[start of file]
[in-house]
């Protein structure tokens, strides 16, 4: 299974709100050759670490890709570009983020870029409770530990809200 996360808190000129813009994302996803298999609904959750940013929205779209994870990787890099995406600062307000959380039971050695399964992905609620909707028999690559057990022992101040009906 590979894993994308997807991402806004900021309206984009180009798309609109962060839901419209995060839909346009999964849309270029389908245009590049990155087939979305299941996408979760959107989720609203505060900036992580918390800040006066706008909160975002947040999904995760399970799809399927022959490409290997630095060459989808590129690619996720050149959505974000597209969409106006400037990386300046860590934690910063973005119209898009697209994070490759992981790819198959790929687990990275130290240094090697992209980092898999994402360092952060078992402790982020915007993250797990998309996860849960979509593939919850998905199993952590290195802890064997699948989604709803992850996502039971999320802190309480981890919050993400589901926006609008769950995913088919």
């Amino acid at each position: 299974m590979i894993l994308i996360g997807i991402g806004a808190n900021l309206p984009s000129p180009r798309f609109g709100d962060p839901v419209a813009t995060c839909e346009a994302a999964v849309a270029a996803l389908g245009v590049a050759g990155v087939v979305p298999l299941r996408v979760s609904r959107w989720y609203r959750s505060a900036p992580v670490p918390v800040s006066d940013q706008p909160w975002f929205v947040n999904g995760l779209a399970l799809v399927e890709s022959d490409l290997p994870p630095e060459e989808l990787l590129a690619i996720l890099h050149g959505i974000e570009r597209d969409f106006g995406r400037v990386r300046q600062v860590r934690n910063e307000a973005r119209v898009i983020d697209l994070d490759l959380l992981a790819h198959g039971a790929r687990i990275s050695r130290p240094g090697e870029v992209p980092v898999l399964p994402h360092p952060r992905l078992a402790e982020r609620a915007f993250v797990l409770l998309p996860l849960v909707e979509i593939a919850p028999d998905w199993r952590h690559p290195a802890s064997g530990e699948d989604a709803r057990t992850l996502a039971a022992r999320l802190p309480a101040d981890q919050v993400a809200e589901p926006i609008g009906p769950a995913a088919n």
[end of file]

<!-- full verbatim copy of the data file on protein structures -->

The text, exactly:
[in-house]
């Protein structure tokens, strides 16, 4: 299974709100050759670490890709570009983020870029409770530990809200 996360808190000129813009994302996803298999609904959750940013929205779209994870990787890099995406600062307000959380039971050695399964992905609620909707028999690559057990022992101040009906 590979894993994308997807991402806004900021309206984009180009798309609109962060839901419209995060839909346009999964849309270029389908245009590049990155087939979305299941996408979760959107989720609203505060900036992580918390800040006066706008909160975002947040999904995760399970799809399927022959490409290997630095060459989808590129690619996720050149959505974000597209969409106006400037990386300046860590934690910063973005119209898009697209994070490759992981790819198959790929687990990275130290240094090697992209980092898999994402360092952060078992402790982020915007993250797990998309996860849960979509593939919850998905199993952590290195802890064997699948989604709803992850996502039971999320802190309480981890919050993400589901926006609008769950995913088919």
């Amino acid at each position: 299974m590979i894993l994308i996360g997807i991402g806004a808190n900021l309206p984009s000129p180009r798309f609109g709100d962060p839901v419209a813009t995060c839909e346009a994302a999964v849309a270029a996803l389908g245009v590049a050759g990155v087939v979305p298999l299941r996408v979760s609904r959107w989720y609203r959750s505060a900036p992580v670490p918390v800040s006066d940013q706008p909160w975002f929205v947040n999904g995760l779209a399970l799809v399927e890709s022959d490409l290997p994870p630095e060459e989808l990787l590129a690619i996720l890099h050149g959505i974000e570009r597209d969409f106006g995406r400037v990386r300046q600062v860590r934690n910063e307000a973005r119209v898009i983020d697209l994070d490759l959380l992981a790819h198959g039971a790929r687990i990275s050695r130290p240094g090697e870029v992209p980092v898999l399964p994402h360092p952060r992905l078992a402790e982020r609620a915007f993250v797990l409770l998309p996860l849960v909707e979509i593939a919850p028999d998905w199993r952590h690559p290195a802890s064997g530990e699948d989604a709803r057990t992850l996502a039971a022992r999320l802190p309480a101040d981890q919050v993400a809200e589901p926006i609008g009906p769950a995913a088919n």